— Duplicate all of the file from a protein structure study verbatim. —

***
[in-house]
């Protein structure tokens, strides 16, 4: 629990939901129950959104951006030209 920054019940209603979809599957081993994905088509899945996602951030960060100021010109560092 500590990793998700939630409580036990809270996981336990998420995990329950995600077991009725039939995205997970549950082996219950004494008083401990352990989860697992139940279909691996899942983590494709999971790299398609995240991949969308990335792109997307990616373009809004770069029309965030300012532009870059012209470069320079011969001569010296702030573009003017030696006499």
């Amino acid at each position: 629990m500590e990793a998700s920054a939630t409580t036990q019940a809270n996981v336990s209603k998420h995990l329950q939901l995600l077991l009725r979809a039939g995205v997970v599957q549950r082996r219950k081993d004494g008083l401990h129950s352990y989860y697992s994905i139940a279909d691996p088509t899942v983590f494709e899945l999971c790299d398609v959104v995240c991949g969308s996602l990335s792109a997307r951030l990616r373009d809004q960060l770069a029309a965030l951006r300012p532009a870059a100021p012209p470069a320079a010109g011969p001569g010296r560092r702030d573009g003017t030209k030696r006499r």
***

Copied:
[in-house]
């Protein structure tokens, strides 16, 4: 629990939901129950959104951006030209 920054019940209603979809599957081993994905088509899945996602951030960060100021010109560092 500590990793998700939630409580036990809270996981336990998420995990329950995600077991009725039939995205997970549950082996219950004494008083401990352990989860697992139940279909691996899942983590494709999971790299398609995240991949969308990335792109997307990616373009809004770069029309965030300012532009870059012209470069320079011969001569010296702030573009003017030696006499």
């Amino acid at each position: 629990m500590e990793a998700s920054a939630t409580t036990q019940a809270n996981v336990s209603k998420h995990l329950q939901l995600l077991l009725r979809a039939g995205v997970v599957q549950r082996r219950k081993d004494g008083l401990h129950s352990y989860y697992s994905i139940a279909d691996p088509t899942v983590f494709e899945l999971c790299d398609v959104v995240c991949g969308s996602l990335s792109a997307r951030l990616r373009d809004q960060l770069a029309a965030l951006r300012p532009a870059a100021p012209p470069a320079a010109g011969p001569g010296r560092r702030d573009g003017t030209k030696r006499r």